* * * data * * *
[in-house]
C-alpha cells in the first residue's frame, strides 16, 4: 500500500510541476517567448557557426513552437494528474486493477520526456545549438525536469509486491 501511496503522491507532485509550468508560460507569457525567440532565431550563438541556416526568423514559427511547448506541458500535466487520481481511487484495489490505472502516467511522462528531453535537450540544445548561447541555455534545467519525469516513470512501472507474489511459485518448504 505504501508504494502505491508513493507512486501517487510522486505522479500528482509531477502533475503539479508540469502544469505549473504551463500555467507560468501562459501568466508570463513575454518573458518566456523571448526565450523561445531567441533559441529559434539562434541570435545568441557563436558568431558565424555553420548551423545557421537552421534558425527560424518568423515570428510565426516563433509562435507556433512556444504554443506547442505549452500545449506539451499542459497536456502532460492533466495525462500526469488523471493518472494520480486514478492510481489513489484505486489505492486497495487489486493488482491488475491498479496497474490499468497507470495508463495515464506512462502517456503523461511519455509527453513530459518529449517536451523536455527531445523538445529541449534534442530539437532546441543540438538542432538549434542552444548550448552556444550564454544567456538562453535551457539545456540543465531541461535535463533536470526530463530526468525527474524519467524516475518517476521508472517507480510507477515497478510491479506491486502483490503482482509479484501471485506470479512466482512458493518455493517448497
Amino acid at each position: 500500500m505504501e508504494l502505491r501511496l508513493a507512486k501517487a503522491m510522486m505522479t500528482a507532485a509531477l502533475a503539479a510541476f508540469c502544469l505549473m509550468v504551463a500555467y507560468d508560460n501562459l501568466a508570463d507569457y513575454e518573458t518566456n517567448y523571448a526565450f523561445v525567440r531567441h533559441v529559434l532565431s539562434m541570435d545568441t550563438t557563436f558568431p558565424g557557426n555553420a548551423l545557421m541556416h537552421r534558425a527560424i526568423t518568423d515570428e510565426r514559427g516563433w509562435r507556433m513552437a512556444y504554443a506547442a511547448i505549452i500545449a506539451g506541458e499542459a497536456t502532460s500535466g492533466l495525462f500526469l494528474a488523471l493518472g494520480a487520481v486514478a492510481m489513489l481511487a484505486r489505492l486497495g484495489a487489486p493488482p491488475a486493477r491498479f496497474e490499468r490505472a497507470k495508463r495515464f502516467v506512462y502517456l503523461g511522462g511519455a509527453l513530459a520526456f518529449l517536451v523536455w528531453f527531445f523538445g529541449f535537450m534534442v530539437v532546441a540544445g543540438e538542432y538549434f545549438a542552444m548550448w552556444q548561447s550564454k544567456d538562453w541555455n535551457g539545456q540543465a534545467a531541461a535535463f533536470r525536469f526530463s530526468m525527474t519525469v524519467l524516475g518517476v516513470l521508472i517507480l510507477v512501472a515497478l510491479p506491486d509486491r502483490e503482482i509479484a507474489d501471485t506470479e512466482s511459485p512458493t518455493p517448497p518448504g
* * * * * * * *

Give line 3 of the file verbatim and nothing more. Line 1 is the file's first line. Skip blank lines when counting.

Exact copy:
Amino acid at each position: 500500500m505504501e508504494l502505491r501511496l508513493a507512486k501517487a503522491m510522486m505522479t500528482a507532485a509531477l502533475a503539479a510541476f508540469c502544469l505549473m509550468v504551463a500555467y507560468d508560460n501562459l501568466a508570463d507569457y513575454e518573458t518566456n517567448y523571448a526565450f523561445v525567440r531567441h533559441v529559434l532565431s539562434m541570435d545568441t550563438t557563436f558568431p558565424g557557426n555553420a548551423l545557421m541556416h537552421r534558425a527560424i526568423t518568423d515570428e510565426r514559427g516563433w509562435r507556433m513552437a512556444y504554443a506547442a511547448i505549452i500545449a506539451g506541458e499542459a497536456t502532460s500535466g492533466l495525462f500526469l494528474a488523471l493518472g494520480a487520481v486514478a492510481m489513489l481511487a484505486r489505492l486497495g484495489a487489486p493488482p491488475a486493477r491498479f496497474e490499468r490505472a497507470k495508463r495515464f502516467v506512462y502517456l503523461g511522462g511519455a509527453l513530459a520526456f518529449l517536451v523536455w528531453f527531445f523538445g529541449f535537450m534534442v530539437v532546441a540544445g543540438e538542432y538549434f545549438a542552444m548550448w552556444q548561447s550564454k544567456d538562453w541555455n535551457g539545456q540543465a534545467a531541461a535535463f533536470r525536469f526530463s530526468m525527474t519525469v524519467l524516475g518517476v516513470l521508472i517507480l510507477v512501472a515497478l510491479p506491486d509486491r502483490e503482482i509479484a507474489d501471485t506470479e512466482s511459485p512458493t518455493p517448497p518448504g